Speech language pathologists, also called speech therapists, work with people who have trouble speaking. Such difficulties can arise from any number of causes, such as brain damage, cleft palate and nervous stuttering. Speech therapists develop a care plan for their individual needs, and help them work through the issue.
Speech and language pathology, sometimes called logopaedics, involves various speech and language related concerns. Speech is composed of a number of aspects, including the pitch, breath, opening of the vocal folds and a number of other specifics. Language pathology includes interpretation, syntax, grammar and so on.
Speech therapists generally begin working with a master’s degree. Most speech pathology positions require a degree and a certification, which varies from state to state. Clinical experience may also be required, as well as licensure renewal.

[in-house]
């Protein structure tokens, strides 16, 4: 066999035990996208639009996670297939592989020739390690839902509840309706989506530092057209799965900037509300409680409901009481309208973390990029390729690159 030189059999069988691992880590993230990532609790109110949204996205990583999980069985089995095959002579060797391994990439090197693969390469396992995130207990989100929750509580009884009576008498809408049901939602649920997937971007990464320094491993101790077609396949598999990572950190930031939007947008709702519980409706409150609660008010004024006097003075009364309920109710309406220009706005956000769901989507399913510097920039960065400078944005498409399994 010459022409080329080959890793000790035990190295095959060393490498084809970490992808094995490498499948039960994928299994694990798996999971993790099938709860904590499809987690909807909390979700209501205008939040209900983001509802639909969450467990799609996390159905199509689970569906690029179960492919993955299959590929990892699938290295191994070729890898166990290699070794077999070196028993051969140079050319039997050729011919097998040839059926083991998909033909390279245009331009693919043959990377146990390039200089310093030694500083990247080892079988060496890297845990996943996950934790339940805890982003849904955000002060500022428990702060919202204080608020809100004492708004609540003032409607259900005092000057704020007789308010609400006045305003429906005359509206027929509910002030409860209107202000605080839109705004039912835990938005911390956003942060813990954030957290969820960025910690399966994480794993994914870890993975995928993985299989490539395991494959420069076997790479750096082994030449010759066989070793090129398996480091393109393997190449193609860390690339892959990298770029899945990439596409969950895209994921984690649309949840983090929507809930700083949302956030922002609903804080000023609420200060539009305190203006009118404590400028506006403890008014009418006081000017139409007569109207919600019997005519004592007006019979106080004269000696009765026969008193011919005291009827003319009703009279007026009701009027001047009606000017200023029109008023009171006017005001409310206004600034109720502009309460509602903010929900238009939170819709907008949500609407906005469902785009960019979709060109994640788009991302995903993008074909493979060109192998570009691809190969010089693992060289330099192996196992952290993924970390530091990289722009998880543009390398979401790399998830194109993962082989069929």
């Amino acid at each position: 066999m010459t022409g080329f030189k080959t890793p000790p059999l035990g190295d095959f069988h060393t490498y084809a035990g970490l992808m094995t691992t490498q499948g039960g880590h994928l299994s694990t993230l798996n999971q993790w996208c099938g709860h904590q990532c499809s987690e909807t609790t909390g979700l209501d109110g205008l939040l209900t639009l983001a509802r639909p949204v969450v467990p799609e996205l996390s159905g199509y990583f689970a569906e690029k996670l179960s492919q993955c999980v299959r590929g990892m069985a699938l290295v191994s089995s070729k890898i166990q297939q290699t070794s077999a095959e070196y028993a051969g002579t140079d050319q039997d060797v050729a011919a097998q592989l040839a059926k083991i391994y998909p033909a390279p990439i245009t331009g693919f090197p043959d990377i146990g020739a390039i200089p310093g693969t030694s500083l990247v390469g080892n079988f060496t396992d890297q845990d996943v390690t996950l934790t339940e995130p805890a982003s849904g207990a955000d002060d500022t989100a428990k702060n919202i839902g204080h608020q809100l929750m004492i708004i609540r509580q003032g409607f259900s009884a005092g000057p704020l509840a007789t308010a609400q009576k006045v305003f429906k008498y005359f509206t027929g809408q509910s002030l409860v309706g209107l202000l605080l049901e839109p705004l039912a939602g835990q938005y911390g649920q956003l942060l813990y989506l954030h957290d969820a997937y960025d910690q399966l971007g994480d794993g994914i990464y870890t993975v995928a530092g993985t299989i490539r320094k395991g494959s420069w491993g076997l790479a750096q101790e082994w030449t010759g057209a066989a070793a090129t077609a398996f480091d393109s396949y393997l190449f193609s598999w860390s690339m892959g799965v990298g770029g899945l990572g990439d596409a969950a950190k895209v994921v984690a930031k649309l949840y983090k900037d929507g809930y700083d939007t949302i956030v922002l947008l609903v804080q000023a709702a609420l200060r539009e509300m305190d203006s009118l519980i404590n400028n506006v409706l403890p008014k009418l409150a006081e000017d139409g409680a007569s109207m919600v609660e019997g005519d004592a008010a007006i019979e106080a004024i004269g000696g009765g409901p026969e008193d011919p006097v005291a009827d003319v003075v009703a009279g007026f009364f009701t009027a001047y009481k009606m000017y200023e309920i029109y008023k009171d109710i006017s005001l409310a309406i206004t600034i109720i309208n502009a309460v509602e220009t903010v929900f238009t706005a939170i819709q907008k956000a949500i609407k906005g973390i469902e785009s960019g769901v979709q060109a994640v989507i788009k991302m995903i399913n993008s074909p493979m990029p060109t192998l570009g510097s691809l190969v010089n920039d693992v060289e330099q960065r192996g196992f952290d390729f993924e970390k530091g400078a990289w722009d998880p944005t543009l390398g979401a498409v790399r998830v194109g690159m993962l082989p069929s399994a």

If you hope to work in a school, you may need to complete different certification requirements. Some speech pathologists work in clinical settings, and others work as case managers. Again, you should consider the requirements of the state in which you’d like to work.
Courses for speech-language pathology cover a number of subjects, such as the anatomy of the throat, and the psychological issues related to speaking. The curriculum may also cover the treatment of speech disorders.
Speech pathology is a rewarding career, since you help patients “find their voice.” While it’s not an easy certification, it’s well worth the time if you are inspired to help others and interested in speech and language.